Keith Arnatt, Untitled from the series Notes from Jo, 1990-94
Curiosity about others is probably something we all share in one way or another. Whether it’s people-watching at a cafe window or trying to work out what the connection is between those people sitting over there on the bus, it’s hard not to wonder about other people. And the thing we never really know is how other people are at home. Keith Arnatt’s series of photographs Notes from Jo offers a kind of portrait of a marriage. These are notes left by Arnatt’s wife during the early 1990s and documented by him to become a series of photographs. The notes are usually funny, often bossy, sometimes exasperated, occasionally angry; seen together they offer what seems like a hugely affectionate portrait of a marriage with a real sense of two people who care about each one another muddling along together from day to day.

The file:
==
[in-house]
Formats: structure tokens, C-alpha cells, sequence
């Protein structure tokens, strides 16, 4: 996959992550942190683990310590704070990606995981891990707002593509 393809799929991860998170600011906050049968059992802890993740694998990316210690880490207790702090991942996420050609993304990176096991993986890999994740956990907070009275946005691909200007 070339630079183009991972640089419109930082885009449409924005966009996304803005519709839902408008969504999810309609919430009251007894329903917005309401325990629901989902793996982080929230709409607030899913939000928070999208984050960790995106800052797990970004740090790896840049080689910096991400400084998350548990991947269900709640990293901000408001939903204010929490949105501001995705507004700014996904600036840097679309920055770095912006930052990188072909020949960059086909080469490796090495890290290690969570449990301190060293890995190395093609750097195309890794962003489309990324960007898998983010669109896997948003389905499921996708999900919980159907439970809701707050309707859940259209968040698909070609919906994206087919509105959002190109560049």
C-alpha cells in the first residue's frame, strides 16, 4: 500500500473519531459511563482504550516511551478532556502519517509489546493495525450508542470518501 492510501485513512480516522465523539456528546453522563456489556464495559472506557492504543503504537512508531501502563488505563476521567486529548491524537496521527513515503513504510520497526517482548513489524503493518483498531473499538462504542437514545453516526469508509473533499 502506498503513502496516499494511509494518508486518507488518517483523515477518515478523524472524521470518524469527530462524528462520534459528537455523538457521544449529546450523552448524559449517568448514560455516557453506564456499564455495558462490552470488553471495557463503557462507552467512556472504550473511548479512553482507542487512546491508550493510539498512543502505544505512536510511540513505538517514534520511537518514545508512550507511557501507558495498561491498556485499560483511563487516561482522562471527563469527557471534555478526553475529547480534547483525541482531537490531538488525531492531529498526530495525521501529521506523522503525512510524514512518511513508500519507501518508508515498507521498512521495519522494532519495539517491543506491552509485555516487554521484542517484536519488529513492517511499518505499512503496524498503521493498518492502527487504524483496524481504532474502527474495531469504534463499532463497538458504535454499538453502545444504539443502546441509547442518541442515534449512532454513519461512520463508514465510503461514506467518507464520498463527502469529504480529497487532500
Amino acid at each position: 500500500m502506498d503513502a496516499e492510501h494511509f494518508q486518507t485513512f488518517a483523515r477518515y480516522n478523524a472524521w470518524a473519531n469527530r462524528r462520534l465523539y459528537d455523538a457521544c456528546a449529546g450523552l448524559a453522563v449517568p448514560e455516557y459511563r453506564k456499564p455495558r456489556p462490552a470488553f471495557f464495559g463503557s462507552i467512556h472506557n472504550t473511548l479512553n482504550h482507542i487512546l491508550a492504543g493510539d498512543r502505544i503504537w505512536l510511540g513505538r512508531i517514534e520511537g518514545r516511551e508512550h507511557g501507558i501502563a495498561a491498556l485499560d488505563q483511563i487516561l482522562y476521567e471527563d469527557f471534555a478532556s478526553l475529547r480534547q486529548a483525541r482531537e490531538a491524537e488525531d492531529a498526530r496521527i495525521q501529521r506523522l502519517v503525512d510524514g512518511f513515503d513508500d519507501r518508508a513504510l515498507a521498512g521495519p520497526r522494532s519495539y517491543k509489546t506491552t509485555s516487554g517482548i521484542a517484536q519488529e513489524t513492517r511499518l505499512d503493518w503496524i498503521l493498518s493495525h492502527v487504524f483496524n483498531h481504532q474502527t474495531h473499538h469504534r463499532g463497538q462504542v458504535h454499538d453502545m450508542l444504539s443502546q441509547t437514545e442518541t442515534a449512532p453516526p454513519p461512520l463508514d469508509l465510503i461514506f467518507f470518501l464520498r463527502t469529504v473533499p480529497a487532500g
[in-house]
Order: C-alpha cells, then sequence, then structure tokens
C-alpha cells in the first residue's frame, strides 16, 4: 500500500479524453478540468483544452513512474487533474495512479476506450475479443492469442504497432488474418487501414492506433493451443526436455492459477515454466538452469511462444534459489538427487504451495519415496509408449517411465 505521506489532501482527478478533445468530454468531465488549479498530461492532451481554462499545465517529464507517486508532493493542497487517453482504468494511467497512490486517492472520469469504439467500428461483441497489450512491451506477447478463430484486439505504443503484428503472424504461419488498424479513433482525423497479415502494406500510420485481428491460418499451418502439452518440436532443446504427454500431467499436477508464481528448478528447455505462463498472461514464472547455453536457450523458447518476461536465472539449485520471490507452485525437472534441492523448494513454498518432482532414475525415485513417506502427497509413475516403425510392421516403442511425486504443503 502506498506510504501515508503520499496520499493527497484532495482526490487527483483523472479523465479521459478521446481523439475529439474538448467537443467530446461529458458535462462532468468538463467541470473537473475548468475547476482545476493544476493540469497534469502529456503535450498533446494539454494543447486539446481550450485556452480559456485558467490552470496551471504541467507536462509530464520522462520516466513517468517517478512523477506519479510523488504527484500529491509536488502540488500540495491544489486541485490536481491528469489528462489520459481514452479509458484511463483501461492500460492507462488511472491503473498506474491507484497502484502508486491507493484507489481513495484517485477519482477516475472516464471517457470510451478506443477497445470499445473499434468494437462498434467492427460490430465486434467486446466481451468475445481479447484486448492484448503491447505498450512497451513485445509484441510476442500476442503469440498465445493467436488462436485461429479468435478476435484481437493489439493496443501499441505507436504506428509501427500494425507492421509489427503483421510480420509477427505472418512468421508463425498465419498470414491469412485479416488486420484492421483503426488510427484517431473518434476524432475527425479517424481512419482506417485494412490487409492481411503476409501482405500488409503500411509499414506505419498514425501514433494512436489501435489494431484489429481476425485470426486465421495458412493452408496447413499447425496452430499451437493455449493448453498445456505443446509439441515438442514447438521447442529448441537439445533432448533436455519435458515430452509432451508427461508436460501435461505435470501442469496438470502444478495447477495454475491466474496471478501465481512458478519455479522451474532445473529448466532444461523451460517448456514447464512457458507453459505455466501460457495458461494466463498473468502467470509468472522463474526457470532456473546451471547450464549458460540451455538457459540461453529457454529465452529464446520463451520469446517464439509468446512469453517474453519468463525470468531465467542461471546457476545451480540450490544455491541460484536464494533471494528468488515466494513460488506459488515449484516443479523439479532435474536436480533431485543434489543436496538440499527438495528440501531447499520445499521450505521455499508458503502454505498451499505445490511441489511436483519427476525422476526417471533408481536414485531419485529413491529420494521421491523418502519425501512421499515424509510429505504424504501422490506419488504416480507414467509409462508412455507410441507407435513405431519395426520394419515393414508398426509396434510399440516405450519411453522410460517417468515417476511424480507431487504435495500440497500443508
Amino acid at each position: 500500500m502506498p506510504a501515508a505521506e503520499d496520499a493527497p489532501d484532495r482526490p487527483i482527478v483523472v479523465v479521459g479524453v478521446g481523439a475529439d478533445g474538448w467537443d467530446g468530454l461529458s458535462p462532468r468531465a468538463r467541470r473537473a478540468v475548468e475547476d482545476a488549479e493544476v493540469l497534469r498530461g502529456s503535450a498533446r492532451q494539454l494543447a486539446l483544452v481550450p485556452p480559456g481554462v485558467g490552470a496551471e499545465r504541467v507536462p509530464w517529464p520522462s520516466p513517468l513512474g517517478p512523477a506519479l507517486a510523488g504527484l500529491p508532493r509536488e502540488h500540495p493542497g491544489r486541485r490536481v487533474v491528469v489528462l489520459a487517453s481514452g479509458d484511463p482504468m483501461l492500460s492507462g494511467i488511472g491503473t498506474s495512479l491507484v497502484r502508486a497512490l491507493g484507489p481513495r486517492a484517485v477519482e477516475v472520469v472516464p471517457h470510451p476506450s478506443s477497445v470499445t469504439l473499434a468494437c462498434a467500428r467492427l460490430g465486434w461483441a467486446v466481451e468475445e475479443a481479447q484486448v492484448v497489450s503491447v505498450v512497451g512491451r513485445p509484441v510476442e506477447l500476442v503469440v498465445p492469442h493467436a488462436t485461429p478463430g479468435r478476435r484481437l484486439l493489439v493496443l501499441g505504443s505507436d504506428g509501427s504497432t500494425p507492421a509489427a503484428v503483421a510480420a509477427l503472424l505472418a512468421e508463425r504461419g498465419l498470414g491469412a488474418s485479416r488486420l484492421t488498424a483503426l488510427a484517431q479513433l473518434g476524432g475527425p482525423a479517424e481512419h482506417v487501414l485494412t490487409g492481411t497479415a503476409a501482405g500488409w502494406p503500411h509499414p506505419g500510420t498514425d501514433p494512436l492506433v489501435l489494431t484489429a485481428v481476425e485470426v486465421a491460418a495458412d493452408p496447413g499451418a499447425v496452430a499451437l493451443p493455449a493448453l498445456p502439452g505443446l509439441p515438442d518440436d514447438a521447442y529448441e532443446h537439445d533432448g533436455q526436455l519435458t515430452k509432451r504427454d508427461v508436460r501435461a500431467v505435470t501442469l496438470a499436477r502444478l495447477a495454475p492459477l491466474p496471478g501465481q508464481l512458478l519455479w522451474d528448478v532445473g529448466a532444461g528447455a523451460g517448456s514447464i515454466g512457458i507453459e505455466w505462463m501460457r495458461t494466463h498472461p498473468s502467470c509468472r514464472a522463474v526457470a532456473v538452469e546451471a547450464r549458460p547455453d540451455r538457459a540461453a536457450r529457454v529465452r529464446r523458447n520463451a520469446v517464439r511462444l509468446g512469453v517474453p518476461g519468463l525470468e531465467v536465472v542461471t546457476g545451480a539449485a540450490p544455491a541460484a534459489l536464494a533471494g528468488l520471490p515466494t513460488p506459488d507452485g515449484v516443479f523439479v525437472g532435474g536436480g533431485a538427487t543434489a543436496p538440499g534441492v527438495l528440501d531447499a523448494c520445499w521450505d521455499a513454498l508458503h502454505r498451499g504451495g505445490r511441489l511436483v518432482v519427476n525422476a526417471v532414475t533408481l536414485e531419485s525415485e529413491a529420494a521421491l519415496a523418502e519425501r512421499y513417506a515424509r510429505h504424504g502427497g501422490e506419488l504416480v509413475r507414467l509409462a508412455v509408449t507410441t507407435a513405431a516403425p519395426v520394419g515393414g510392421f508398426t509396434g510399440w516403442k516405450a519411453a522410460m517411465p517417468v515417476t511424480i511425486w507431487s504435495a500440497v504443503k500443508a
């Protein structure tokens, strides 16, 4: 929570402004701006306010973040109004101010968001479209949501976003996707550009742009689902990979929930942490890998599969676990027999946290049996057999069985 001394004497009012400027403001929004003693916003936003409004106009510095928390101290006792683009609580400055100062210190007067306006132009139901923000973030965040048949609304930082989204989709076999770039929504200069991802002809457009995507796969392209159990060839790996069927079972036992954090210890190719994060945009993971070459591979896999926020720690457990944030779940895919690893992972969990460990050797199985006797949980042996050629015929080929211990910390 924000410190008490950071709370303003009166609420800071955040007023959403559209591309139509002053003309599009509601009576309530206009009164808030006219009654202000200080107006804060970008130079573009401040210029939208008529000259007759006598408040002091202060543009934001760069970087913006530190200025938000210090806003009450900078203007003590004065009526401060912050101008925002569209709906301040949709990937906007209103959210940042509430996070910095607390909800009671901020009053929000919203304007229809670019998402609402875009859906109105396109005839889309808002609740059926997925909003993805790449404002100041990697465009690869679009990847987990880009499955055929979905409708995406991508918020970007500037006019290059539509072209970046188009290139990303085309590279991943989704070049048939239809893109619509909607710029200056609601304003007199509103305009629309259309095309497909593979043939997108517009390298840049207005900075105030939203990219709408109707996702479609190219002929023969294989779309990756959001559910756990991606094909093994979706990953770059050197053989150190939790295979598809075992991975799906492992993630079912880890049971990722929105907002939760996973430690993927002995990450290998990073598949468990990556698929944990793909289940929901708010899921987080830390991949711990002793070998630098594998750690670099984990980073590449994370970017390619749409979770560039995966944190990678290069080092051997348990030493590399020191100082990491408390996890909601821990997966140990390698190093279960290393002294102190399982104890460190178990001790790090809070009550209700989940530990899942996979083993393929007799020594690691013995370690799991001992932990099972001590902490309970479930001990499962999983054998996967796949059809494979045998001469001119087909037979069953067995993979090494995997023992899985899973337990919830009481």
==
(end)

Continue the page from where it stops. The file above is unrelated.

Keith Arnatt, from Pictures from a Rubbish Tip, 1988-89
That rubbish can be beautiful isn’t such a surprise, I suppose. We’ve all left things to go bad and noticed how lovely that white furry mold can be. (Or is that just me? It’s entirely possible I’ve just outed myself as something of a slattern.) But though decay can be rather lovely, most of us would draw the line at heading to a rubbish tip in search of the sublime. But Keith Arnatt did just that, with extraordinary results. The series Pictures from a Rubbish Tip, made by photographing on a local dump, seems to me to have a great deal in common with the sublime in painting.
Keith Arnatt, Self-Burial (Television Interfernce Project), 1969
At 8:15pm on 11 October 1969, just after the evening news, viewers of WDR3 – a German television channel – were shown a photograph of a man standing in a field. The image was on screen for two seconds. It wasn’t announced, explained or credited. This was the start of Keith Artnatt’s Self-Burial (Television Interference Project).
The work was shown over a period of eight nights with images shown straight after the evening news at 8:15pm and interrupting whatever programme was on at 9:15pm. As the work progressed the man – artist Keith Arnatt – seemed to disappear into the ground.